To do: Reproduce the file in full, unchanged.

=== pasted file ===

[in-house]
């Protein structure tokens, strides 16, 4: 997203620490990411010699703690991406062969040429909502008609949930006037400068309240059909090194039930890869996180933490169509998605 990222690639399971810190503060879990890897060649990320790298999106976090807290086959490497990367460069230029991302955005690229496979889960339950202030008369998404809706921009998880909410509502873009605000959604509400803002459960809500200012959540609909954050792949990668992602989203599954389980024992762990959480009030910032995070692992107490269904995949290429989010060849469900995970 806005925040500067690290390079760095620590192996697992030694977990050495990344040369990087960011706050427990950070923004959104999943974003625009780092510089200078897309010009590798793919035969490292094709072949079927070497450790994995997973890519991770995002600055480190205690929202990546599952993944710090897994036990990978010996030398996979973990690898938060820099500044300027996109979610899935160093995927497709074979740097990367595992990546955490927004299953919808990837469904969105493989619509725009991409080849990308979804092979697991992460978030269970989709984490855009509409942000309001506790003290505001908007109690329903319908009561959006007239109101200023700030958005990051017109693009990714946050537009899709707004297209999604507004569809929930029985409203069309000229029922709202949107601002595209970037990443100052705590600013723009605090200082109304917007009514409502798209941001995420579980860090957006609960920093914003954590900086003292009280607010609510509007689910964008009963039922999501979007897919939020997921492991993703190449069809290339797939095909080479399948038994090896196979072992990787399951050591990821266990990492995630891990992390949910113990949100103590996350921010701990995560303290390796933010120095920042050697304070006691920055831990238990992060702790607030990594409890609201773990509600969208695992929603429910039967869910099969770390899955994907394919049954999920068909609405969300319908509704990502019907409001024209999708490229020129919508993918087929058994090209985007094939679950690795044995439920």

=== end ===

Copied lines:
[in-house]
């Protein structure tokens, strides 16, 4: 997203620490990411010699703690991406062969040429909502008609949930006037400068309240059909090194039930890869996180933490169509998605 990222690639399971810190503060879990890897060649990320790298999106976090807290086959490497990367460069230029991302955005690229496979889960339950202030008369998404809706921009998880909410509502873009605000959604509400803002459960809500200012959540609909954050792949990668992602989203599954389980024992762990959480009030910032995070692992107490269904995949290429989010060849469900995970 806005925040500067690290390079760095620590192996697992030694977990050495990344040369990087960011706050427990950070923004959104999943974003625009780092510089200078897309010009590798793919035969490292094709072949079927070497450790994995997973890519991770995002600055480190205690929202990546599952993944710090897994036990990978010996030398996979973990690898938060820099500044300027996109979610899935160093995927497709074979740097990367595992990546955490927004299953919808990837469904969105493989619509725009991409080849990308979804092979697991992460978030269970989709984490855009509409942000309001506790003290505001908007109690329903319908009561959006007239109101200023700030958005990051017109693009990714946050537009899709707004297209999604507004569809929930029985409203069309000229029922709202949107601002595209970037990443100052705590600013723009605090200082109304917007009514409502798209941001995420579980860090957006609960920093914003954590900086003292009280607010609510509007689910964008009963039922999501979007897919939020997921492991993703190449069809290339797939095909080479399948038994090896196979072992990787399951050591990821266990990492995630891990992390949910113990949100103590996350921010701990995560303290390796933010120095920042050697304070006691920055831990238990992060702790607030990594409890609201773990509600969208695992929603429910039967869910099969770390899955994907394919049954999920068909609405969300319908509704990502019907409001024209999708490229020129919508993918087929058994090209985007094939679950690795044995439920």